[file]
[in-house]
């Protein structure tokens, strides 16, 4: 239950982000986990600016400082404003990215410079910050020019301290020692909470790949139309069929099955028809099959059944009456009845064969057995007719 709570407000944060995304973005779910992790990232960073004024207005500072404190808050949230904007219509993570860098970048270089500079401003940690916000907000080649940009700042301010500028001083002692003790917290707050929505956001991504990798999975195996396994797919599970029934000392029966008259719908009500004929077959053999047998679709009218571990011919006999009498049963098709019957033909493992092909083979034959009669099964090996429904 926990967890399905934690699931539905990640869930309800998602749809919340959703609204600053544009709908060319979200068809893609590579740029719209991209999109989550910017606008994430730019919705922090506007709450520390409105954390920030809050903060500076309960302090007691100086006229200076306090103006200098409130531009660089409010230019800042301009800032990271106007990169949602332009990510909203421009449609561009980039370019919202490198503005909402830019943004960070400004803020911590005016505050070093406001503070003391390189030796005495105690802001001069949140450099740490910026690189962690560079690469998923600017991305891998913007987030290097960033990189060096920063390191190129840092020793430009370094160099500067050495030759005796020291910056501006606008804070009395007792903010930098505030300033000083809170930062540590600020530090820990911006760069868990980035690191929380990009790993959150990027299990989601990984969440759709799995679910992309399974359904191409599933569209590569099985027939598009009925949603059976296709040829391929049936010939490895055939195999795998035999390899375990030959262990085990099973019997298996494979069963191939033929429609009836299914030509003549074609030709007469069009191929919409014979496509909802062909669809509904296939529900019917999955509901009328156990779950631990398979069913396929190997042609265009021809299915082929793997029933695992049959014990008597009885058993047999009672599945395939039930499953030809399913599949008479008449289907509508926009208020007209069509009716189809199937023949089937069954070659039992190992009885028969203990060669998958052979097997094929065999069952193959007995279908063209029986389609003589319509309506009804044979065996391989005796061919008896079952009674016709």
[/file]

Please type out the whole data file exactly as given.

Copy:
[in-house]
């Protein structure tokens, strides 16, 4: 239950982000986990600016400082404003990215410079910050020019301290020692909470790949139309069929099955028809099959059944009456009845064969057995007719 709570407000944060995304973005779910992790990232960073004024207005500072404190808050949230904007219509993570860098970048270089500079401003940690916000907000080649940009700042301010500028001083002692003790917290707050929505956001991504990798999975195996396994797919599970029934000392029966008259719908009500004929077959053999047998679709009218571990011919006999009498049963098709019957033909493992092909083979034959009669099964090996429904 926990967890399905934690699931539905990640869930309800998602749809919340959703609204600053544009709908060319979200068809893609590579740029719209991209999109989550910017606008994430730019919705922090506007709450520390409105954390920030809050903060500076309960302090007691100086006229200076306090103006200098409130531009660089409010230019800042301009800032990271106007990169949602332009990510909203421009449609561009980039370019919202490198503005909402830019943004960070400004803020911590005016505050070093406001503070003391390189030796005495105690802001001069949140450099740490910026690189962690560079690469998923600017991305891998913007987030290097960033990189060096920063390191190129840092020793430009370094160099500067050495030759005796020291910056501006606008804070009395007792903010930098505030300033000083809170930062540590600020530090820990911006760069868990980035690191929380990009790993959150990027299990989601990984969440759709799995679910992309399974359904191409599933569209590569099985027939598009009925949603059976296709040829391929049936010939490895055939195999795998035999390899375990030959262990085990099973019997298996494979069963191939033929429609009836299914030509003549074609030709007469069009191929919409014979496509909802062909669809509904296939529900019917999955509901009328156990779950631990398979069913396929190997042609265009021809299915082929793997029933695992049959014990008597009885058993047999009672599945395939039930499953030809399913599949008479008449289907509508926009208020007209069509009716189809199937023949089937069954070659039992190992009885028969203990060669998958052979097997094929065999069952193959007995279908063209029986389609003589319509309506009804044979065996391989005796061919008896079952009674016709």